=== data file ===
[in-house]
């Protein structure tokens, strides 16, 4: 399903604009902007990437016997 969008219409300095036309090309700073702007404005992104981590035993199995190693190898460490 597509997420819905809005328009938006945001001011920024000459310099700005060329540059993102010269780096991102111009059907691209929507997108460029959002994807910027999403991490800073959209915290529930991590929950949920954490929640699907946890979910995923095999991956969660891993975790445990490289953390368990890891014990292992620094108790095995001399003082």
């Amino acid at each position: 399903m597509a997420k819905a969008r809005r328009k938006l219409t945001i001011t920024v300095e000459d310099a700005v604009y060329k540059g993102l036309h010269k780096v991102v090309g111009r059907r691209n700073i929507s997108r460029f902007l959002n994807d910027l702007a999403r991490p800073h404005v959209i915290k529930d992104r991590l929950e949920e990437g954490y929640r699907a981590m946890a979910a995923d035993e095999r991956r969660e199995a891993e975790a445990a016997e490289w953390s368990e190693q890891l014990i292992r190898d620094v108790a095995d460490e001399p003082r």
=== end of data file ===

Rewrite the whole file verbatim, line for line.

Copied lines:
[in-house]
């Protein structure tokens, strides 16, 4: 399903604009902007990437016997 969008219409300095036309090309700073702007404005992104981590035993199995190693190898460490 597509997420819905809005328009938006945001001011920024000459310099700005060329540059993102010269780096991102111009059907691209929507997108460029959002994807910027999403991490800073959209915290529930991590929950949920954490929640699907946890979910995923095999991956969660891993975790445990490289953390368990890891014990292992620094108790095995001399003082």
């Amino acid at each position: 399903m597509a997420k819905a969008r809005r328009k938006l219409t945001i001011t920024v300095e000459d310099a700005v604009y060329k540059g993102l036309h010269k780096v991102v090309g111009r059907r691209n700073i929507s997108r460029f902007l959002n994807d910027l702007a999403r991490p800073h404005v959209i915290k529930d992104r991590l929950e949920e990437g954490y929640r699907a981590m946890a979910a995923d035993e095999r991956r969660e199995a891993e975790a445990a016997e490289w953390s368990e190693q890891l014990i292992r190898d620094v108790a095995d460490e001399p003082r």